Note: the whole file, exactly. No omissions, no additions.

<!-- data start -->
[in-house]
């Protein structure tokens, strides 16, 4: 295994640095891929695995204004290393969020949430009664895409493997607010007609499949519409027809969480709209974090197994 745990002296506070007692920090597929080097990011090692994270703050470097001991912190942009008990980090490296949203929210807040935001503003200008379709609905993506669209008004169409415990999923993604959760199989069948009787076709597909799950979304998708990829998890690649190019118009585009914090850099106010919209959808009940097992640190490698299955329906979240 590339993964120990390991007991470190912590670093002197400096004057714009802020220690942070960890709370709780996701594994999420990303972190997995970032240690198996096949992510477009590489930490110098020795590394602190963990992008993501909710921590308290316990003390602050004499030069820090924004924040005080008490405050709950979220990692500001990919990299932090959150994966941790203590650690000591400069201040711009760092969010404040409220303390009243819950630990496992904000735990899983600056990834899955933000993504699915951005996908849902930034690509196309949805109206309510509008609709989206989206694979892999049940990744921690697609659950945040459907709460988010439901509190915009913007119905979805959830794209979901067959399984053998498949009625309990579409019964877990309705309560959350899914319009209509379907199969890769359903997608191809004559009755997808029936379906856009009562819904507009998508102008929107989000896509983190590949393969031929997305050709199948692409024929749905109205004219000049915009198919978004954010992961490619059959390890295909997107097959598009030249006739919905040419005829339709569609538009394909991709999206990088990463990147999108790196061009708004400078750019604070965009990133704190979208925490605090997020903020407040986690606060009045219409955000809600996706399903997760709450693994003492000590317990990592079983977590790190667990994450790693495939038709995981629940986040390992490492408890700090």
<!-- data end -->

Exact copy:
[in-house]
């Protein structure tokens, strides 16, 4: 295994640095891929695995204004290393969020949430009664895409493997607010007609499949519409027809969480709209974090197994 745990002296506070007692920090597929080097990011090692994270703050470097001991912190942009008990980090490296949203929210807040935001503003200008379709609905993506669209008004169409415990999923993604959760199989069948009787076709597909799950979304998708990829998890690649190019118009585009914090850099106010919209959808009940097992640190490698299955329906979240 590339993964120990390991007991470190912590670093002197400096004057714009802020220690942070960890709370709780996701594994999420990303972190997995970032240690198996096949992510477009590489930490110098020795590394602190963990992008993501909710921590308290316990003390602050004499030069820090924004924040005080008490405050709950979220990692500001990919990299932090959150994966941790203590650690000591400069201040711009760092969010404040409220303390009243819950630990496992904000735990899983600056990834899955933000993504699915951005996908849902930034690509196309949805109206309510509008609709989206989206694979892999049940990744921690697609659950945040459907709460988010439901509190915009913007119905979805959830794209979901067959399984053998498949009625309990579409019964877990309705309560959350899914319009209509379907199969890769359903997608191809004559009755997808029936379906856009009562819904507009998508102008929107989000896509983190590949393969031929997305050709199948692409024929749905109205004219000049915009198919978004954010992961490619059959390890295909997107097959598009030249006739919905040419005829339709569609538009394909991709999206990088990463990147999108790196061009708004400078750019604070965009990133704190979208925490605090997020903020407040986690606060009045219409955000809600996706399903997760709450693994003492000590317990990592079983977590790190667990994450790693495939038709995981629940986040390992490492408890700090």